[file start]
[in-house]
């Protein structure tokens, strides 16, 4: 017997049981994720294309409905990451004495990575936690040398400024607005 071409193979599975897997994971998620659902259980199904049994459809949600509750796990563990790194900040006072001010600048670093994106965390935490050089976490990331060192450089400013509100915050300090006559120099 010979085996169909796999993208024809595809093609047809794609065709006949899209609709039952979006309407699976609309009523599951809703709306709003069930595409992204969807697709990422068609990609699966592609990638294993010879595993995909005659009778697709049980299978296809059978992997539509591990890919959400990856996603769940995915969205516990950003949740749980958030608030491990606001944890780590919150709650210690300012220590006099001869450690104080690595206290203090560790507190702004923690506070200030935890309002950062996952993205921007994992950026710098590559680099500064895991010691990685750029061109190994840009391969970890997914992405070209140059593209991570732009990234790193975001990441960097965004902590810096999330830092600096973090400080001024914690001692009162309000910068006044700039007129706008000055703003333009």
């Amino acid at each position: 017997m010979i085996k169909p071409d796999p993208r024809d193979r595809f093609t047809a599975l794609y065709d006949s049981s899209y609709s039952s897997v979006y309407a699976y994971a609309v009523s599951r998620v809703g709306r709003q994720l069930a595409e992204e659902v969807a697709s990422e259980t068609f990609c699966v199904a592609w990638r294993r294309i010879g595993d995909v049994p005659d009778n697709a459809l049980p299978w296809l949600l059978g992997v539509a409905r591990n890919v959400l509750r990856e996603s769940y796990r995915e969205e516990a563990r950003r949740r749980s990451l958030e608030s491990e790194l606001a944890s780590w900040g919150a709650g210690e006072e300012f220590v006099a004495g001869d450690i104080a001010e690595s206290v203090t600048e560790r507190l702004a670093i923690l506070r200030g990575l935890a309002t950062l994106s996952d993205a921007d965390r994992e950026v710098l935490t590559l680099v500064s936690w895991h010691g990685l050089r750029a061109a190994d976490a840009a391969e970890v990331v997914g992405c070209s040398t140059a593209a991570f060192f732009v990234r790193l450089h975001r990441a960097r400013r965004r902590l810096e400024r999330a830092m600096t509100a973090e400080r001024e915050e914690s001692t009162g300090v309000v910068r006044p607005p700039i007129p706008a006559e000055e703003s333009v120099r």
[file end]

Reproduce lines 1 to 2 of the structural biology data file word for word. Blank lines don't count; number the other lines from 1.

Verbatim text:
[in-house]
């Protein structure tokens, strides 16, 4: 017997049981994720294309409905990451004495990575936690040398400024607005 071409193979599975897997994971998620659902259980199904049994459809949600509750796990563990790194900040006072001010600048670093994106965390935490050089976490990331060192450089400013509100915050300090006559120099 010979085996169909796999993208024809595809093609047809794609065709006949899209609709039952979006309407699976609309009523599951809703709306709003069930595409992204969807697709990422068609990609699966592609990638294993010879595993995909005659009778697709049980299978296809059978992997539509591990890919959400990856996603769940995915969205516990950003949740749980958030608030491990606001944890780590919150709650210690300012220590006099001869450690104080690595206290203090560790507190702004923690506070200030935890309002950062996952993205921007994992950026710098590559680099500064895991010691990685750029061109190994840009391969970890997914992405070209140059593209991570732009990234790193975001990441960097965004902590810096999330830092600096973090400080001024914690001692009162309000910068006044700039007129706008000055703003333009």